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Education and mortality: a role for intelligence?
  1. G David Batty1,2,
  2. Ian J Deary2
  1. 1MRC Social and Public Health Sciences Unit, University of Glasgow, Glasgow, UK
  2. 2Department of Psychology, University of Edinburgh, Edinburgh, UK
  1. Correspondence to:
 Dr G D Batty
 MRC Social and Public Health Sciences Unit, University of Glasgow, 4 Lilybank Gardens, Glasgow G12 8RZ, UK;
  1. Floor V A van Oort3,
  2. Frank J van Lenthe3,
  3. Johan P Mackenbach3
  1. 3Department of Public Health, Erasmus MC, University Medical Centre, Rotterdam, Netherlands

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    In their report van Oort and others1 clearly describe and empirically examine the potential mediating factors—broadly categorised by the authors as material, psychosocial, and behavioural—that might account for the well established inverse education-mortality gradient. We believe the role of intelligence (denoted here as IQ, and defined as a person’s ability to learn, reason, and solve problems2) warrants mention, given its link with all cause mortality, other somatic health outcomes, and at least two (material and behavioural factors) of the aforementioned pathways.3

    Recently reported findings from a series of cohort studies show an inverse association between IQ, assessed using psychometric tests, and later death, whether this “exposure” was quantified in childhood, early adulthood, middle age, or older age.3 Although fewer data are available for cause specific outcomes, similar gradients have also been reported for childhood assessed IQ in relation to adult risk of ischaemic heart disease (but not stroke), selected cancers, and accidents.3 IQ has also been linked with behavioural factors, including smoking patterns, such that adults with higher early life IQ scores are more likely to subsequently give up the habit than their lower performing counterparts.4 While these findings are comparatively recent, the suggestion that early life IQ might influence later life material measures of socioeconomic position—particularly income,2 but also car and house ownership—has a long research tradition.

    Based on these findings and using the authors’ own conceptual model (figure 1; page 2151), IQ may be regarded in at least three ways. Firstly, education may be a proxy for IQ. However, this is not to ignore potential interplay between IQ and education, such as mediation or moderation (effect modification), and the influence this might have on health. Secondly, in a related point, IQ might generate individual differences in educational attainment, in addition to being independently associated with material and behavioural factors. In studies that adjusted for education in the IQ-mortality relation, results are inconsistent with some investigators finding pronounced attenuation, while others do not.3 Thirdly, given that education may represent a cognitive archaeological “record” of pre-adult insults (for example, illness, nutritional privation, poor living conditions, psychosocial stress), it is probable that IQ, given its metric properties (education is normally quantified categorically), is a more sensitive marker of such exposures.5

    In summary, there is new and persuasive evidence to link early cognitive ability and education with later health outcomes. Understanding the mechanisms that may underlie these associations should include an examination of whether education may be a partial mediator of, or a surrogate for, IQ differences.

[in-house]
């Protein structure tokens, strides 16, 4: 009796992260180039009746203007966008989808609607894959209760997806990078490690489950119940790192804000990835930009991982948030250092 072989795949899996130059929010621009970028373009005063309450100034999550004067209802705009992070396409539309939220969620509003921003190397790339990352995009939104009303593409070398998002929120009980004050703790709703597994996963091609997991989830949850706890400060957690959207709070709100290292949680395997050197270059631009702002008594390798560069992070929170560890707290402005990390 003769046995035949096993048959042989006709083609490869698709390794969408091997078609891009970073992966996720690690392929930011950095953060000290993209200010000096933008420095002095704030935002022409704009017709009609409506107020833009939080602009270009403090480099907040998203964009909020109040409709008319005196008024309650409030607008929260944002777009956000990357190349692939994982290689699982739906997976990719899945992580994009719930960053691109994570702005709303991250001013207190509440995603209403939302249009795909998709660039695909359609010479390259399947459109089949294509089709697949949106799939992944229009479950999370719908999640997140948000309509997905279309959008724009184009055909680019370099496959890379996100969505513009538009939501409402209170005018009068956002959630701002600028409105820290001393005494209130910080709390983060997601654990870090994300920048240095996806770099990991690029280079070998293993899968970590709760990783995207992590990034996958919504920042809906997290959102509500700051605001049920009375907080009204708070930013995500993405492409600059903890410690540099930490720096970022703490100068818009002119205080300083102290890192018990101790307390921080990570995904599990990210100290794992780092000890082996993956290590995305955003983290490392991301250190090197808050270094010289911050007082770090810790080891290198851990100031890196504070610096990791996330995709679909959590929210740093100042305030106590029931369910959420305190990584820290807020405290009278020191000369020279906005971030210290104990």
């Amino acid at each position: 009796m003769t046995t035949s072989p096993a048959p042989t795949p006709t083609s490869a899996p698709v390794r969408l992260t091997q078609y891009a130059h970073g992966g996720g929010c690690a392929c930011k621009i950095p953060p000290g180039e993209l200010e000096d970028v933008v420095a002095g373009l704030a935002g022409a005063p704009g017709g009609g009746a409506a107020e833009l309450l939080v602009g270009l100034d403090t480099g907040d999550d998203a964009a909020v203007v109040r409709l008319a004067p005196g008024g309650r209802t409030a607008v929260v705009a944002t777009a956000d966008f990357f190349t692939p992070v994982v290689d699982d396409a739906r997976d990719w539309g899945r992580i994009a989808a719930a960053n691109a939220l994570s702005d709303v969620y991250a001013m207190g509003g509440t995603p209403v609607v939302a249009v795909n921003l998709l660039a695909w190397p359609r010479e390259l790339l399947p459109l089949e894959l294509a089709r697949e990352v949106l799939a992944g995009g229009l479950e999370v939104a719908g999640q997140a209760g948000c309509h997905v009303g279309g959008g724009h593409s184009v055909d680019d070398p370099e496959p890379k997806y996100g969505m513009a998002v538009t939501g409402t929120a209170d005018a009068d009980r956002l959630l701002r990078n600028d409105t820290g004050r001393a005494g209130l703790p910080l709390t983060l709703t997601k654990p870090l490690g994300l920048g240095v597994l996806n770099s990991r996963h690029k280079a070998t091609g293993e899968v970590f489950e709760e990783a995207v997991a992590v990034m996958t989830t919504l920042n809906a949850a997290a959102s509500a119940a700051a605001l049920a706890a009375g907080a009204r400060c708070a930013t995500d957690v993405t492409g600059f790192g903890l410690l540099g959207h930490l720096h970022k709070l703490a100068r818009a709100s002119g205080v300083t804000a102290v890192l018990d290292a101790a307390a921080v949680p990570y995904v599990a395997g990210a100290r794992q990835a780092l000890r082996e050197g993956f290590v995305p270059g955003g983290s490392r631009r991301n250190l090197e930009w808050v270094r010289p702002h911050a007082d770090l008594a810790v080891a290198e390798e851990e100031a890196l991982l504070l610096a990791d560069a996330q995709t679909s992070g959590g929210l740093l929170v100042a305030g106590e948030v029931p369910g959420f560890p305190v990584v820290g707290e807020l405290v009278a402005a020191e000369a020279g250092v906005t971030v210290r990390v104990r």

We thank Marcus Richards for providing helpful comments on an earlier version of this correspondence.


    Authors’ response

    We appreciate the comments of Batty and Deary on our paper reporting on the explanations of educational inequalities in mortality. We agree with them that there is evidence linking early cognitive ability to later health outcomes and that inclusion of education and early life intelligence may be important for studies of health inequalities. However, the latter seems to be dependent on the purpose of the study. It was the aim of our study to contribute to the debate on the importance of different mediating factors in the causal pathway of educational inequalities in health, and to provide more guidance to policy recommendations to reduce these inequalities, and it is less clear if inclusion of early life intelligence would have contributed much to these aims.

    We believe that the most appropriate position for early life intelligence in our conceptual model would be preceding educational achievement. In this position early life intelligence could contribute to the understanding of differences in educational achievement. In contrast, its contribution to the understanding of causal pathways from education to health would be limited.

    Inclusion of intelligence in a study like ours would increase understanding of the “core” roots of inequalities in health and should therefore be supported. Using the same arguments as the authors did however, this can be also be said from other factors, such as birth weight, parental socioeconomic position, and neighbourhood deprivation.1–3 These factors are also related to educational achievement, and do have mediating and interacting effects.

    Finally, the connection of early life intelligence to policy recommendations is less straightforward than this is for education: recommending improvement of an individual trait as early life intelligence may be more difficult than recommending improvement of educational achievement, for example by policies that maximise the chance that children will remain at school.4


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